eISSN: 1731-2531
ISSN: 1642-5758
Anaesthesiology Intensive Therapy
Current issue Archive Manuscripts accepted About the journal Supplements Editorial board Reviewers Abstracting and indexing Subscription Contact Instructions for authors Ethical standards and procedures
SCImago Journal & Country Rank

 
1/2022
vol. 54
 
Share:
Share:
more
 
 
abstract:
Original article

Sevoflurane in combination with esketamine is an effective sedation regimen in COVID-19 patients enabling assisted spontaneous breathing even during prone positioning

Joachim Bansbach
1
,
Julian Wenz
1
,
Kai Kaufmann
1
,
Sebastian Heinrich
1
,
Johannes Kalbhenn
1

1.
Department of Anesthesiology and Critical Care, Medical Center – University of Freiburg, Baden-Württemberg, Germany
Anaesthesiol Intensive Ther 2022; 54, 1: 23–29
Online publish date: 2022/03/16
View full text
Get citation
ENW
EndNote
BIB
JabRef, Mendeley
RIS
Papers, Reference Manager, RefWorks, Zotero
AMA
APA
Chicago
Harvard
MLA
Vancouver
 
Background
Effective analgosedation for control of dyspnoea and for toleration of prone positioning (PP) in severe coronavirus disease 2019 (COVID-19) associated acute respiratory distress syndrome (ARDS) is difficult to adjust. This study was designed to evaluate the feasibility and safety of sedation with inhaled sevoflurane in combination with intravenous esketamine during PP in patients with COVID-19-ARDS (CARDS).

Methods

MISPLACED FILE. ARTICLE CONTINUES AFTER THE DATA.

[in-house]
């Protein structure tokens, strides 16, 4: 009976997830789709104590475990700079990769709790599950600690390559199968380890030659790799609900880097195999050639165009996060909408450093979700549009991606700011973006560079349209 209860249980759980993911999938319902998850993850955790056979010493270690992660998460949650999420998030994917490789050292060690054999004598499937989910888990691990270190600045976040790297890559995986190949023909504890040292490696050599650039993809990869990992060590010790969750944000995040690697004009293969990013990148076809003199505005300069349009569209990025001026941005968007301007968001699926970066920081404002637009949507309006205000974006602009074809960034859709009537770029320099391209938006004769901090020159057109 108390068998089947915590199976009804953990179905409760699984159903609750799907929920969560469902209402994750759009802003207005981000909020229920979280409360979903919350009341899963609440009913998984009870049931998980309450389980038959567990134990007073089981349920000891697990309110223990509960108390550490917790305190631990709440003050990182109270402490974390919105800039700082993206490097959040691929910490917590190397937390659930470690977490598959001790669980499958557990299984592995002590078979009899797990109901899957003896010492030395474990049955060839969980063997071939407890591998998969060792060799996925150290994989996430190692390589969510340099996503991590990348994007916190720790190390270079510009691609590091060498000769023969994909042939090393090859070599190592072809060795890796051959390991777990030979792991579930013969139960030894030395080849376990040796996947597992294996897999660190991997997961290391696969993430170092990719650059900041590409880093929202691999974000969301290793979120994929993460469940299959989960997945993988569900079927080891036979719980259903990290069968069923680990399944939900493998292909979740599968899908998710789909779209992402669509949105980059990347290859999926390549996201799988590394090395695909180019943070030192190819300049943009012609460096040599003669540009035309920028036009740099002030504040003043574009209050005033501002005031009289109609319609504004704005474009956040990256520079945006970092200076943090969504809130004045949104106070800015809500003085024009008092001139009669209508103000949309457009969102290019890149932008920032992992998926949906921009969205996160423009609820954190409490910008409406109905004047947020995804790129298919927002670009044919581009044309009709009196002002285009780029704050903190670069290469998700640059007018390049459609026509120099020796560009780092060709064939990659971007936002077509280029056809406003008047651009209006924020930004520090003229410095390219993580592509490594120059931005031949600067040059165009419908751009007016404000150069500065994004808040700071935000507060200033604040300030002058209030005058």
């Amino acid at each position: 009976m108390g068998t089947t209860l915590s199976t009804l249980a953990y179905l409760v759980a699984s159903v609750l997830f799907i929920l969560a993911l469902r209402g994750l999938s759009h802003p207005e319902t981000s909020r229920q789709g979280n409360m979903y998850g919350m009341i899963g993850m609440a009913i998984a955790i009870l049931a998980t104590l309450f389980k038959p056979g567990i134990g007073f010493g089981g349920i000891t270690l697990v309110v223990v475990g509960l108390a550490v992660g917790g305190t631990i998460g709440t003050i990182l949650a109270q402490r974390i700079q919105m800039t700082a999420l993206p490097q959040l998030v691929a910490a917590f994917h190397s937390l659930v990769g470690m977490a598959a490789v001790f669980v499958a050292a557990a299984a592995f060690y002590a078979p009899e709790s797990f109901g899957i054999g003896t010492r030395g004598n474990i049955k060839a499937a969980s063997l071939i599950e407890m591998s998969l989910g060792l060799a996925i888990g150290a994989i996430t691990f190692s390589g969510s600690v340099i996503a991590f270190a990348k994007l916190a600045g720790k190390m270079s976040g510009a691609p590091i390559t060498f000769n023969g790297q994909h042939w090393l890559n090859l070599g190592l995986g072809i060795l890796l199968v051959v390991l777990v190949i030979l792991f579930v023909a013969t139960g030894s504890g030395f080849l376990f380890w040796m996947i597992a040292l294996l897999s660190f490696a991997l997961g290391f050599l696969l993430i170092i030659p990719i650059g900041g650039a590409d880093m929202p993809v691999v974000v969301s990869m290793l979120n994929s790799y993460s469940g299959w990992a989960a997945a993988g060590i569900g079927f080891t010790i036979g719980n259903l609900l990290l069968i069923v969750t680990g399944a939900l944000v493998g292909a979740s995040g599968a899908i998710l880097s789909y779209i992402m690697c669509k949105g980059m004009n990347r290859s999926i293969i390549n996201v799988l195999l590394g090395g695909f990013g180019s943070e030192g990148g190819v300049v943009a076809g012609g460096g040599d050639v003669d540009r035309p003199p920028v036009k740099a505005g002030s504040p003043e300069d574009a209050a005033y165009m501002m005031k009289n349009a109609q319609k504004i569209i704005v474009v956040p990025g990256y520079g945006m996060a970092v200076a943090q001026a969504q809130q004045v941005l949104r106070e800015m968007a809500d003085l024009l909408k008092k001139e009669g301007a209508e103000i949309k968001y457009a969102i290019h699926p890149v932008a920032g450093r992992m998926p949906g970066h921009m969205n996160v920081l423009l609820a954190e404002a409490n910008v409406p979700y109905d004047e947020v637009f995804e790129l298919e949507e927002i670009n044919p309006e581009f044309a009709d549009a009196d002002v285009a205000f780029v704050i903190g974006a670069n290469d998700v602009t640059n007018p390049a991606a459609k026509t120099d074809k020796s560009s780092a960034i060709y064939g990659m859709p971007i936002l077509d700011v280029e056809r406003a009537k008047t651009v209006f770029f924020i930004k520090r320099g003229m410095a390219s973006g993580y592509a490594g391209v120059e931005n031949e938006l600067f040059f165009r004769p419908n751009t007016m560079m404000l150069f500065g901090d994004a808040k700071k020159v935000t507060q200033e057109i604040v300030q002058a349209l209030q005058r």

All mechanically ventilated COVID-19 patients admitted to the departmental intensive care unit from March to June 2020 were included in this epidemiological cohort study. Patients were sedated with inhaled sevoflurane in combination with eske­tamine during PP and not or only lightly sedated during the supine position. Assisted spontaneous breathing was applied in both prone and supine position.

Results
Adverse events were documented prospectively, and routine ventilation parameters, hemodynamic parameters, Richmond Agitation and Sedation Scale (RASS) and sevoflurane consumption were monitored. Altogether, 146 episodes of PP in 15 patients were observed. No severe sedation-related event was observed during 2610 hours of PP. In 2498 hours (96%) patients were successfully converted to a pressure-supported spontaneous breathing mode.

Conclusions
Inhaled sedation with the AnaConDa-S-System (Sedana Medical AB, Danderyd, Sweden) alone is insufficient as soon as minute volume exceeds 7–8 L min–1, most likely due to technical reasons. Inhaled sedation with sevoflurane in combination with esketamine, however, safely enables prolonged prone positioning in patients with CARDS. Moreover, sedation depth was light enough to enable assisted spontaneous breathing during prone positioning.

keywords:

COVID19, ARDS, prone positioning, sedation, spontaneous breathing, sevoflurane, esketamine

Quick links
© 2022 Termedia Sp. z o.o. All rights reserved.
Developed by Bentus.